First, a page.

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Trading data: the risks and rewards

(Image credit: Image Credit: StartupStockPhotos / Pixabay)

Products, software and services are more interconnected than ever, thanks to the costs of sharing and transferring data being lower than ever before. While traditionally this data has been used for marketing purposes, it’s now powering these connections and is the cornerstone of many enterprises’ operations. What’s more, the recent wider adoption of machine learning, AI and the expansion of the IoT market means it’s no surprise that 90 per cent of the world's data has been produced in just the last two years.

Today, organisations of all shapes and sizes, from traditional software developers to hardware manufacturers, are also leveraging the customer and partner data they store to do everything from inform plans and strategy, to directly selling it. Consequently, most (85 per cent) now believe it’s worth the same as currency for solving business challenges, and 48 per cent are already commercialising their data to external parties, up from just 10 per cent in 2014. However, before any organisation can begin to think of ways to monetise data, they need to address the elephant in the room: GDPR.

The challenges and opportunities

Data regulations are causing a rethink of how businesses protect and use personal identifiable information (PII), creating both challenges and opportunities. Notably, organisations must now carefully understand and manage their use of data, whereas before they had carte blanche. Consequently, the value of data to an organisation is balanced against the potential cost – financially and legally – to it in the event of a breach or data incident. For most organisations this takes the form of the risk-reward ratio, which is used to measure the expected gains of a given investment against the risk of loss.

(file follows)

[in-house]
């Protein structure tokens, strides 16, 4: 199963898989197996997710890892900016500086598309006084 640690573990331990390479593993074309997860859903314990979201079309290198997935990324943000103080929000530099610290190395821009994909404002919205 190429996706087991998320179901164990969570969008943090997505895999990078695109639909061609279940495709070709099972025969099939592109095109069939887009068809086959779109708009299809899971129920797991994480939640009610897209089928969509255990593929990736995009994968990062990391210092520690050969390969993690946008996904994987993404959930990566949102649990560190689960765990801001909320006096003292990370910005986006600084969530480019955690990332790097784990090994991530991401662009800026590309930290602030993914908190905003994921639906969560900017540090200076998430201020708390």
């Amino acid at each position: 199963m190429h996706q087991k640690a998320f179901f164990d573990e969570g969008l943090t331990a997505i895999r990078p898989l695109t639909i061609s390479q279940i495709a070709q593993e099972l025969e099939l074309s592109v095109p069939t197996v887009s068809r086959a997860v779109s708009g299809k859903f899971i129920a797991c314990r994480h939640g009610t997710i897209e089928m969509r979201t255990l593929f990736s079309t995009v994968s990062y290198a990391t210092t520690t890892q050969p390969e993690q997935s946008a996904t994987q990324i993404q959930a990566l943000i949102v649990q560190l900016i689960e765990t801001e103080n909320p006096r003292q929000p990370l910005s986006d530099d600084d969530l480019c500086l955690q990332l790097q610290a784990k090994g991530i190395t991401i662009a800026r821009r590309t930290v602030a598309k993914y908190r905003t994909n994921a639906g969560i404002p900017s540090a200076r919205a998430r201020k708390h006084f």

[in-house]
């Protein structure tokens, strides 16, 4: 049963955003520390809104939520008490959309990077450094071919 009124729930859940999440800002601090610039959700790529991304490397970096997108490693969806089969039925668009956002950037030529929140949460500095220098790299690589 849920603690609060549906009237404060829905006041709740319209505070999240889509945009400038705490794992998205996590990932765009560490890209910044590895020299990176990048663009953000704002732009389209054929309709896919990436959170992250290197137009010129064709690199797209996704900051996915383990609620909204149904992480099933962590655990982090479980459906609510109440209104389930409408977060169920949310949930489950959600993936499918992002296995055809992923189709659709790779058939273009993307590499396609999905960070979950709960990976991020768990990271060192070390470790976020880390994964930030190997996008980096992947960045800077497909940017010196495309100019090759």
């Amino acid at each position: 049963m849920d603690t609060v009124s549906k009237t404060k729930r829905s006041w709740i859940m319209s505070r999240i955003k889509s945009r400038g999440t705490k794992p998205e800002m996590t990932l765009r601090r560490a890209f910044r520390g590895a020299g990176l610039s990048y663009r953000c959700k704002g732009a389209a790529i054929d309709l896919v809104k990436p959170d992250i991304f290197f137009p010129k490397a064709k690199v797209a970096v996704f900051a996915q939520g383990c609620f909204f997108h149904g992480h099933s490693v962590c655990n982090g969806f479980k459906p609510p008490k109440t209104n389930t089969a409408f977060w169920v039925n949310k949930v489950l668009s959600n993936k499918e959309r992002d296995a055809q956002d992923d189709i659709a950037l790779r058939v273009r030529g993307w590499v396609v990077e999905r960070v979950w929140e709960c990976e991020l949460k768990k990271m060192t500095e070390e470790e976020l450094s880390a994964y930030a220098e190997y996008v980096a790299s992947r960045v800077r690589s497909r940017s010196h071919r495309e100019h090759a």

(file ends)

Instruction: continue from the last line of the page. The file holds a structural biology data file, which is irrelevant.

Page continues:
Despite this, GDPR has presented a significant opportunity for businesses by creating a legal framework for how data can be used and protected. By clarifying the legal risks and measures for data management, companies have a consistent framework to share and monetise data with their data buyers in a transparent manner. By identifying where data is stored and employing security solutions such as encryption on all vulnerable data, businesses can ensure they are adhering to GDPR and use data responsibly. The regulations also limit the ‘grey areas’ that some companies were operating in when commercialising data, preventing them from sweeping poor data practices under the carpet. While only reputations were harmed in the past, concrete rules now exist which make it clear how data should be exchanged externally.

So, once an organisation has gotten to grips with GDPR, how should they make the most of their data while minimising risks, and ensure that their chosen monetisation strategy is right for them?

The two sides of data monetisation

Data Monetisation can be defined as the value generated from data, whether that’s monetary or derived from any other attributes which might have value to a business. Quite often, the term monetisation is used for both internal or external value; however, there are clear distinctions between the two:

  • Internal Monetisation – Traditionally the value of data has been derived from analysing it to develop new business strategies or insights, guiding everything from branding to new product features or process improvements. This approach only impacts the organisation internally and ensures that the data they store remains within the network. With a robust data management and protection strategy in place, the business is less likely to run afoul of any regulations. This is usually the first step before being able to derive a monetary value out of data and can be split into three main components: understanding the customer problems already being solved; the problems that haven’t been solved yet, and the operational problems that cost organisations money.
  • Direct External Monetisation – The other approach involves directly monetising data. With permission from customers or partners if PII is involved, a business can either sell its data to other organisations that may find the insights and information useful for their own products and services. Alternatively, they can use it to sell additional complimentary services like analytics to their existing customers. Directly monetising data requires the business developing application programme interfaces (APIs) to monitor which data is transmitted in real time to whom. Coupled with an API product manager, this gives the business oversight of each customer it shares data with. While sharing data externally can potentially expose a business to more risk, with the right solutions in place the supply chain of data should remain secure, and ultimately generate revenue.